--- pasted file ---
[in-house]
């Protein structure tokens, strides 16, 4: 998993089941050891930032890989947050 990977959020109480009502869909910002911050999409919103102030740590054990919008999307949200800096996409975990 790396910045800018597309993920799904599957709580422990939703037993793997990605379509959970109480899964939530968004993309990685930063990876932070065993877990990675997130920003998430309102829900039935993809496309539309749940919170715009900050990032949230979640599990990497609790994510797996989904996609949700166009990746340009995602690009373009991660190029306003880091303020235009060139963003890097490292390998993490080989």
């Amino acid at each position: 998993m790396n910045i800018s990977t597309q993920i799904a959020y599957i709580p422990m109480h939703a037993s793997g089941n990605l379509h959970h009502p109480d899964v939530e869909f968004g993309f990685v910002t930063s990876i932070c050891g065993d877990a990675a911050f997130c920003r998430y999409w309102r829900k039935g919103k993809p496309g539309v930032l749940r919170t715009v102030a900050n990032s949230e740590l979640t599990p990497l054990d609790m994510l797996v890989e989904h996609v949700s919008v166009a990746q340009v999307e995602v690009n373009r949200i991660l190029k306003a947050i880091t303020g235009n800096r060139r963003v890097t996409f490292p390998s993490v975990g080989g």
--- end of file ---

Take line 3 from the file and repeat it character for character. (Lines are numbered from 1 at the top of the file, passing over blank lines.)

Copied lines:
């Amino acid at each position: 998993m790396n910045i800018s990977t597309q993920i799904a959020y599957i709580p422990m109480h939703a037993s793997g089941n990605l379509h959970h009502p109480d899964v939530e869909f968004g993309f990685v910002t930063s990876i932070c050891g065993d877990a990675a911050f997130c920003r998430y999409w309102r829900k039935g919103k993809p496309g539309v930032l749940r919170t715009v102030a900050n990032s949230e740590l979640t599990p990497l054990d609790m994510l797996v890989e989904h996609v949700s919008v166009a990746q340009v999307e995602v690009n373009r949200i991660l190029k306003a947050i880091t303020g235009n800096r060139r963003v890097t996409f490292p390998s993490v975990g080989g």